Slate: “The Interrupters” Is “The Most Necessary Film of The Year”

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During one weekend in 2008, 37 people were shot in Chicago, seven of them fatally. It was the year Chicago became a posterchild city of America’s gang problem.

The Interrupters, which is being shown at film festivals now and coming to FRONTLINE in early 2012, follows the inner workings of CeaseFire, an innovative Chicago program in which a group of older former gang leaders try to “interrupt” shootings and protect their communities from the violence they once committed.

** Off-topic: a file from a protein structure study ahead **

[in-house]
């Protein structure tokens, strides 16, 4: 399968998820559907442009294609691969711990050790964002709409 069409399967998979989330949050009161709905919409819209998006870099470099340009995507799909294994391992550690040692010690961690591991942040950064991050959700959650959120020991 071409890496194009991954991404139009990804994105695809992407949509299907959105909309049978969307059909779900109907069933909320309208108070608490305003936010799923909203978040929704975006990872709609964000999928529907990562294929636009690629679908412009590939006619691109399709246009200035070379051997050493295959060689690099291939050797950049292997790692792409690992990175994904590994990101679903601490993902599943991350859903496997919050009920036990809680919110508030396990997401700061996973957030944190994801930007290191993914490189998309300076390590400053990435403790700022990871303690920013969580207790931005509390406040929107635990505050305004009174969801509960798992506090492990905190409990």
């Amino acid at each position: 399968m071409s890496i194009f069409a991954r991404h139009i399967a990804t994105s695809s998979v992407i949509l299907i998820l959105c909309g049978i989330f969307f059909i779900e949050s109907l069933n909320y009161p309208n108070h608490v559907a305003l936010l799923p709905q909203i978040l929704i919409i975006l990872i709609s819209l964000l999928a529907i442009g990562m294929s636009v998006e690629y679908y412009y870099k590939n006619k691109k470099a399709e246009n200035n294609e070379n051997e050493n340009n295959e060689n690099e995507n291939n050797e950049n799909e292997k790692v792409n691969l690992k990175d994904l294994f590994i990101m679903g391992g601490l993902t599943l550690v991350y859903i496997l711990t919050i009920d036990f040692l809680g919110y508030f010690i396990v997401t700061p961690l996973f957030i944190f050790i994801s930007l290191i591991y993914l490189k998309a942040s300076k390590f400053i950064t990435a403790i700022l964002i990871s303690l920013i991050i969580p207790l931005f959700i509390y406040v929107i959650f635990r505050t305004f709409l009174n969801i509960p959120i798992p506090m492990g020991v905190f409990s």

In a review of the film published Friday, Slate’s Dana Stevens called it “the most necessary film of the year”:

“This is also one of the most engaging films you’ll see this year, full of vibrant, complex real-life characters whose troubles and joys will stay with you long after the movie’s done.”

The New York Times – which also also profiled CeaseFire’s work back in 2008 – reviewed the film as “a face to a raging epidemic and an unforgivable American tragedy.”

The film is scheduled to broadcast on FRONTLINE this February.

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